ALBOOKER, NM – The prosecutor’s office is trying to detain a homeless man suspected of stabbing 11 people in a matter of hours while riding a bicycle in Albuquerque on Sunday, saying that no conditions of release can reasonably ensure the safety of society.
On Tuesday, Tobias Gutierrez, who has a long criminal history, appeared in court on charges of using deadly weapons under aggravating circumstances.
The Public Safety Assessment Tool, used by judges in New Mexico’s largest city to determine whether a defendant can be released on trial under certain conditions, recommends releasing Gutierrez based on factors including his age, previous history and current charges.
The prosecutor’s office claimed otherwise in its request for detention.
“It is difficult to imagine a more dangerous person who harmed more people than the defendant,” the petition said. “With so many victims and without clear motives and reasons, it is obvious that the defendant is an extremely cruel and dangerous person. The only way to protect our community is to keep the defendant in custody until the issue is resolved in court. “
The state district judge will consider the petition at the next hearing.
While Gutierrez was presented to state attorneys on Tuesday, a lawyer who could speak on his behalf has not yet been appointed.
The case comes at a time when legislative efforts to restructure the problematic pre-trial release program have almost stopped, despite a strong impetus for change in January when the session began. This was partly due to the fact that Albuquerque marked a year of record-breaking murders and growing frustration in families who have lost loved ones as a result of violent crimes.
Lauren Rodriguez, a spokeswoman for District Attorney Raul Torres, said the Gutierrez case was the second in a week when the court’s public safety assessment system recommended the release of a person the prosecutor’s office considered dangerous.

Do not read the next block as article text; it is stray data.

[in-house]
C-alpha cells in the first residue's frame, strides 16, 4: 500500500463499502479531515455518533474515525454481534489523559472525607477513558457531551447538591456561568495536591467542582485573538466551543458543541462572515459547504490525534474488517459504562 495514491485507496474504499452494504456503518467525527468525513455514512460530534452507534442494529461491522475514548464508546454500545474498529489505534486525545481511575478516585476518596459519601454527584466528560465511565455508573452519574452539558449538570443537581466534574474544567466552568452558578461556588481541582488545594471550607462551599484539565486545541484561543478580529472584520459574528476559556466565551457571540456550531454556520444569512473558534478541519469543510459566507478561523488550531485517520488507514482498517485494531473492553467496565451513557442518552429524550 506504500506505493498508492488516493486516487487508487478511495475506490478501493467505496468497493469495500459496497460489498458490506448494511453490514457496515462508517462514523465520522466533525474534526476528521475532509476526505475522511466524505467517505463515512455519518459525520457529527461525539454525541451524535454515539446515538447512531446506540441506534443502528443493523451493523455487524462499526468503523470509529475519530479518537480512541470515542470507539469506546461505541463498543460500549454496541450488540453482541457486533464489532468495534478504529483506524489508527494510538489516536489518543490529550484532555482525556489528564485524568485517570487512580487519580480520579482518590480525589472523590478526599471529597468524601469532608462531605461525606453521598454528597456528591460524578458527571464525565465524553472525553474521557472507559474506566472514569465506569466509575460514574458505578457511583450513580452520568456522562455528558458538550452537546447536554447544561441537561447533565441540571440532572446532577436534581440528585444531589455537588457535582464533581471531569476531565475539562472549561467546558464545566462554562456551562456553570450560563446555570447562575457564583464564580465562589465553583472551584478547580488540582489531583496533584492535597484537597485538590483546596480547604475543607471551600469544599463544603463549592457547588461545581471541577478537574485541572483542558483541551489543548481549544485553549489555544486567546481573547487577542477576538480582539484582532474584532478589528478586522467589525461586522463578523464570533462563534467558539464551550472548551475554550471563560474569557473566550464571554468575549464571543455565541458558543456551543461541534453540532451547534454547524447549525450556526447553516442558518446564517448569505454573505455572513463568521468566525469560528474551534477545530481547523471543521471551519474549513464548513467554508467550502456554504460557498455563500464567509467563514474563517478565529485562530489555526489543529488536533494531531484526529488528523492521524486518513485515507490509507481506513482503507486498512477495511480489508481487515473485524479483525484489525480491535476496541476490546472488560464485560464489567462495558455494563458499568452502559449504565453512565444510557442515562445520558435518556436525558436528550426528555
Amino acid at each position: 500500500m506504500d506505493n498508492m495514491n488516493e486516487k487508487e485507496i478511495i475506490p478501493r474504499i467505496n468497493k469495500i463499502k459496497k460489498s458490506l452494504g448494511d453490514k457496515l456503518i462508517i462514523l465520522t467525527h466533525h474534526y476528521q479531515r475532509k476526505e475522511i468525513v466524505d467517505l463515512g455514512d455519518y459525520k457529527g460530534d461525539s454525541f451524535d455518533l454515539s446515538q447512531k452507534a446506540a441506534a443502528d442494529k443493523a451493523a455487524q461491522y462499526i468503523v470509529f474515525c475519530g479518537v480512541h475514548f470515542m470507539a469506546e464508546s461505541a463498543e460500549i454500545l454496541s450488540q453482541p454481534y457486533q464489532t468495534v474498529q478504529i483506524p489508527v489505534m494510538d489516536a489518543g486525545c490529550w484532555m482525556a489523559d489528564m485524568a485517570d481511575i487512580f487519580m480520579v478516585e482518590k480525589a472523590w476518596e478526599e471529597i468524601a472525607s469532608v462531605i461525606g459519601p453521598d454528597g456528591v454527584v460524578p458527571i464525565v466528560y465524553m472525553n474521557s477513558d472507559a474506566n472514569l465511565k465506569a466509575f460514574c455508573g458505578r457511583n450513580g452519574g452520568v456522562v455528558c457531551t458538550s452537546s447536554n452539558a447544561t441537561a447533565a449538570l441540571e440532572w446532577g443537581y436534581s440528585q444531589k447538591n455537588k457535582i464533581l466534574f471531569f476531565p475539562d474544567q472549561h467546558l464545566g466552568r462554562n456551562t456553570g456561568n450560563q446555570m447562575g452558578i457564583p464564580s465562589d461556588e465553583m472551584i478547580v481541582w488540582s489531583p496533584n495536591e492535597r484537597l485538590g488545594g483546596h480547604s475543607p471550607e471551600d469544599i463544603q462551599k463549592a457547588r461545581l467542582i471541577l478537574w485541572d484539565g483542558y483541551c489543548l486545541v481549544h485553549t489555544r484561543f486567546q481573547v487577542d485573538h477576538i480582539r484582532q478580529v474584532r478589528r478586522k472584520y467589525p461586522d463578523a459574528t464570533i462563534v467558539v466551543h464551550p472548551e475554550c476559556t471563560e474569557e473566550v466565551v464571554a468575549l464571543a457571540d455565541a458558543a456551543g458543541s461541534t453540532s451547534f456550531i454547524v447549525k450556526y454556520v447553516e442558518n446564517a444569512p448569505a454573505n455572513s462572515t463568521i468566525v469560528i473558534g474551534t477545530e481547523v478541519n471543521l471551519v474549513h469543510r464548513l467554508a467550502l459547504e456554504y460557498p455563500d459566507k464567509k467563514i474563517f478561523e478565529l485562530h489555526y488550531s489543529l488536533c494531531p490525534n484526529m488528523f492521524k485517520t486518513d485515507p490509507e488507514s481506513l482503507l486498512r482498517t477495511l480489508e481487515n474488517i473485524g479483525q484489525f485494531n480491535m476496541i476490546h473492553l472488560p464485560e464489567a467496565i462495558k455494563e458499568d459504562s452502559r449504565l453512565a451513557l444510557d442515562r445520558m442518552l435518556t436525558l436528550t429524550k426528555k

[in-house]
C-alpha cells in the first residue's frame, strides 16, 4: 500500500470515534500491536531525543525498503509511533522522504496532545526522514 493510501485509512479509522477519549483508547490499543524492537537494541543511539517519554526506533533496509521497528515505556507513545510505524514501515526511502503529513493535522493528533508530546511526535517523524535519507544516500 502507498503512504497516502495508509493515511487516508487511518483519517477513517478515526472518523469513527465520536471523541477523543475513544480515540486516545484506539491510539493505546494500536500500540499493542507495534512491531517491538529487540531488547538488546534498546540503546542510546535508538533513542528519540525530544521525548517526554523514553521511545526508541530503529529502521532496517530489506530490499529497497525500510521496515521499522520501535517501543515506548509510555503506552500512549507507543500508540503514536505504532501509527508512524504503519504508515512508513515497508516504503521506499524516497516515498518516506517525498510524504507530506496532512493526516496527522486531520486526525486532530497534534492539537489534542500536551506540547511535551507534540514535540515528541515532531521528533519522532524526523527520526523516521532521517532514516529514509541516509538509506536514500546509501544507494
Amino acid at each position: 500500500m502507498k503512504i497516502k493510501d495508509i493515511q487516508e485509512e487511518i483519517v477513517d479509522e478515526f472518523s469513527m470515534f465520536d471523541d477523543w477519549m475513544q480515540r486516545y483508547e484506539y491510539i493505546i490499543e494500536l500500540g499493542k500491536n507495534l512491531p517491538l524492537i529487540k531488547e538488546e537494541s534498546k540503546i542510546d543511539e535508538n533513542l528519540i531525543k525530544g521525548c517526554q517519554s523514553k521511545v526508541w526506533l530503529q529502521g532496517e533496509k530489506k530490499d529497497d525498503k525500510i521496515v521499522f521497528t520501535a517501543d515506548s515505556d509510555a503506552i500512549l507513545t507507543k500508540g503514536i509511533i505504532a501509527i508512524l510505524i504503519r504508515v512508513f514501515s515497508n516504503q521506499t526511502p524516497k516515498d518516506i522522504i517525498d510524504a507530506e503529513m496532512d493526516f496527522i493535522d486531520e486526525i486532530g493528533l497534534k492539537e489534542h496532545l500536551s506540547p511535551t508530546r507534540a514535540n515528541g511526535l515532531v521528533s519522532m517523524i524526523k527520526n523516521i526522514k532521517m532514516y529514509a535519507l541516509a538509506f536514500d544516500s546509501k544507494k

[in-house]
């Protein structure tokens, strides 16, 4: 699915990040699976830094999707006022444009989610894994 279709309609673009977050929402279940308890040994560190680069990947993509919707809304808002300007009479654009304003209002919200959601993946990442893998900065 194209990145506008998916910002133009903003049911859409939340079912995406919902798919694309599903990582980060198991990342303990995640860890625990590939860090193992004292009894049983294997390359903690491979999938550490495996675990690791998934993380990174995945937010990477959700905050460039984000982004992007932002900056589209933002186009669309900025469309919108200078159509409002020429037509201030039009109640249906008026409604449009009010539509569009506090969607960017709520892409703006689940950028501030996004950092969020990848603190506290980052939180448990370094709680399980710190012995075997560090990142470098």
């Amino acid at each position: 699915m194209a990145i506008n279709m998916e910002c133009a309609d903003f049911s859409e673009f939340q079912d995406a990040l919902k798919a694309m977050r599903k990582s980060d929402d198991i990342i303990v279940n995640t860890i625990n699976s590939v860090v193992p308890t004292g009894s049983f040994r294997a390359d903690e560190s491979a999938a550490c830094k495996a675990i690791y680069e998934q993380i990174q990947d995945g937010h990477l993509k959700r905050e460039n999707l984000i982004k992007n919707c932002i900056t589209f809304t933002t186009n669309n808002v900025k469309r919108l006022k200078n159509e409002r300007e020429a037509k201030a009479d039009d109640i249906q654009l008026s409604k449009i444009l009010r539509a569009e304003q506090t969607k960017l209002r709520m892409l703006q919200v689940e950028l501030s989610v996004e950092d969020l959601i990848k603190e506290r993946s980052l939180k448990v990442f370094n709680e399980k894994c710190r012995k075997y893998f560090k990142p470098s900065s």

“Apparently, even accusing 11 different people of stab wounds in broad daylight is not enough to keep someone behind bars with this tool,” she said. “Unfortunately, while 77% of the public want the door closed behind such violent offenders, the legislature has again failed to address the problem or even acknowledge the problem.”
Despite the evaluation’s recommendations, she said she hoped judges would use their views when considering requests for detention.
The stabbing on Sunday was done randomly for several hours along Central Avenue, one of the city’s main thoroughfares. According to the criminal case, there was a homeless camp at one of the crime scenes, and at another – near a smoking shop, where the suspect asked the victim for money and shouted obscenely before brandishing a knife.
Witnesses identified the man on a bicycle armed with a large knife. Some described the man behaving strangely and said he was upset.
New Mexico court records show that Gutierrez’s criminal history included felonies ranging from burglary to beatings, possession of a controlled substance and driving while intoxicated. In 2014, he was sentenced to federal jail after trying to bring a revolver and ammunition to a tribal casino and sparked a police chase.
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